“I remember writing both those books with fondness,” Doyle says. “So I actually looked forward to doing the same thing with Smile. It’s great to be able to dive into a novel that you don’t really understand just yet with the knowledge, because you’ve had the experience before, that it’ll all be fine. I ended up literally on the ground in my office surrounded by paper, deciding, will this be chapter one or will it be chapter three?”

Choosing his protagonist’s profession was easier, Doyle says, though Victor’s inability to write the book he’s been talking about for years bears no obvious connection to Doyle, who has had a long, productive career. Nonetheless, says the author, “I know what avoiding writing entails, I know what running out of steam and ideas involves, and I know what feeling inadequate on a particular project means as well.” But he’s careful to disclaim kinship with Victor’s estrangement from his roots: “Just to be clear, I see my mother several times a week!”

Doyle, 59, has a mischievous glint in his eye as he pretends to worry someone might think he’s a bad son. He’s wholly earnest, however, when he distinguishes himself from isolated, alienated Victor in another way: “One of the great joys of my life is friendship with people I’ve known since we were children; if that was stripped from me, my life would be a lot less. I love communicating with them, I love meeting them, I love sitting with them, and I think they feel the same way. The contact doesn’t need to be profound; we could end up just talking about football, but the subject matter isn’t really relevant. We’ve grown older together, we’ve had children”—Doyle has two children, Rory and Jack, and is many years married to his wife, Belinda—“and, in the cases of some, grandchildren; it’s marvelous to be able to share moments of a life, you know? Victor has cut himself off from that, and he knows it.”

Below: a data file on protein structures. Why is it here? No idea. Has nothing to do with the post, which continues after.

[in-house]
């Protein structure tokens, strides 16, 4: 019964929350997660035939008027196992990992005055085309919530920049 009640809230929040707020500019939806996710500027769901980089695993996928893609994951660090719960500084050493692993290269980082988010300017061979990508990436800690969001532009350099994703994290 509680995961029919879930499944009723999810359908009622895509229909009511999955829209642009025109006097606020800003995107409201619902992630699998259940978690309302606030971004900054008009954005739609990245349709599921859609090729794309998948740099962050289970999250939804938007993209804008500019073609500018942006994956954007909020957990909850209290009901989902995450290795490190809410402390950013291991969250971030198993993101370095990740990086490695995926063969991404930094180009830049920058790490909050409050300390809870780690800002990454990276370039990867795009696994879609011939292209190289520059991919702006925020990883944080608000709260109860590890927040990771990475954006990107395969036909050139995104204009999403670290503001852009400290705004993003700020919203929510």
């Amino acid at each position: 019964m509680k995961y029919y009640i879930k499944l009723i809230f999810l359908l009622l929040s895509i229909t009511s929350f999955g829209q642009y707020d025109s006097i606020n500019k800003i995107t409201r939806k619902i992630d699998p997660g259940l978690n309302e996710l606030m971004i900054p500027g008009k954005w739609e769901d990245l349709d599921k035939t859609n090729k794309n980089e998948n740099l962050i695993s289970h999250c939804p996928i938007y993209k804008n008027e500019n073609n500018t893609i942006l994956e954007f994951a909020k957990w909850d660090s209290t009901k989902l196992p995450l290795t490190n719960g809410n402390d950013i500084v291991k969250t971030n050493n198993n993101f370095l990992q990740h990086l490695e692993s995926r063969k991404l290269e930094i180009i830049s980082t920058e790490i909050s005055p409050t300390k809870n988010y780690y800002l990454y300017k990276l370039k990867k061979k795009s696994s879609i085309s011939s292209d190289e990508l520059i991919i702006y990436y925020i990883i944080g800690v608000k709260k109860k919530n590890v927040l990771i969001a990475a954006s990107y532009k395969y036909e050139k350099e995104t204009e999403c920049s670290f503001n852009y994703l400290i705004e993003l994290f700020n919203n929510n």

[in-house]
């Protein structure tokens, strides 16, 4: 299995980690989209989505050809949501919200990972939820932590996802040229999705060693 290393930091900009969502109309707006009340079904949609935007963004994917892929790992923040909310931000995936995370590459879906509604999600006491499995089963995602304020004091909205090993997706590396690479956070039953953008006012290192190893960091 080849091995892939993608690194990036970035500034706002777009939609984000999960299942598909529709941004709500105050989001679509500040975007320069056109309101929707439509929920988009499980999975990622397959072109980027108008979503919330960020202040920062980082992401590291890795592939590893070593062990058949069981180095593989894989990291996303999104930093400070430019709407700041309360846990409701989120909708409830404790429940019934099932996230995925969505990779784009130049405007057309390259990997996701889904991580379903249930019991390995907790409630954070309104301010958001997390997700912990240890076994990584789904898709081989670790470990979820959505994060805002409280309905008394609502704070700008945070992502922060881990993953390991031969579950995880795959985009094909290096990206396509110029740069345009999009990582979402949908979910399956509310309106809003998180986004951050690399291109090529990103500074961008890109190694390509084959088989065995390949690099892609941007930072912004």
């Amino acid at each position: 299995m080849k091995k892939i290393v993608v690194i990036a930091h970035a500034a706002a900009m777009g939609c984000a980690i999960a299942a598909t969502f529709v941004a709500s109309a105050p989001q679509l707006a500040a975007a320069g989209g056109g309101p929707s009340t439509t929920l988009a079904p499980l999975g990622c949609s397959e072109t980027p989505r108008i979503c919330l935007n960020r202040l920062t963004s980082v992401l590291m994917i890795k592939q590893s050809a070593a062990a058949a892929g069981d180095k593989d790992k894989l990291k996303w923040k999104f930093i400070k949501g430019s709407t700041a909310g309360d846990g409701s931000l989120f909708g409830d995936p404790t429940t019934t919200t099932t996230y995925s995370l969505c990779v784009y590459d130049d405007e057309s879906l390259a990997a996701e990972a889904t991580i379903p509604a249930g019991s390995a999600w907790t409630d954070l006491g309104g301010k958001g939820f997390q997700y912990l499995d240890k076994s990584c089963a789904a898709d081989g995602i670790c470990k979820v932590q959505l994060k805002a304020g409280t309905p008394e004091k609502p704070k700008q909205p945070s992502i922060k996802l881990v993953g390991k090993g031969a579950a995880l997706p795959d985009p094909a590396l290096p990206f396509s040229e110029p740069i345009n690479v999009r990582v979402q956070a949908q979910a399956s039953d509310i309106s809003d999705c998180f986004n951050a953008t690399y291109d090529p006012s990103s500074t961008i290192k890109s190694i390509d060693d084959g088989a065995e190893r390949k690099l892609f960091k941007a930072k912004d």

The Ireland where the author and his friends grew up was very different than the multicultural nation of today, in which more than 10% of the population is foreign born, and he’s observed this sea change with pleasure. “It’s very common now in the city to see black kids with African parents, or kids with complicated Polish last names, speaking with Dublin accents because they were born here,” Doyle says. “I’m involved with a writing center for kids and teenagers, and what’s great about the writing coming from some of them is that there’s another grammar underneath the English, a bit like Gaelic bubbles underneath Irish English. The Gaelic Games, which are only played in Ireland, have an Asian guy on one team, an African guy on another. It’s extraordinary, not something we would ever have anticipated, and all part of the adventure of joining the E.U. It has made us far less insular than we used to be.”

As he mentors the next generation of writers, Doyle continues to range widely across genres in his own work, producing in the past year an English libretto for Don Giovanni and a site-specific play called Two Pints, based on dialogues he had posted on Facebook. “I always called myself a novelist who did one or two other things, but the last few years I’ve been doing more other things,” he says, somewhat ruefully. “What I want to do now is concentrate on long-form fiction. But sometimes opportunities or invitations arrive, and if there’s a sense it might be a bit of an adventure, I’ll do it.”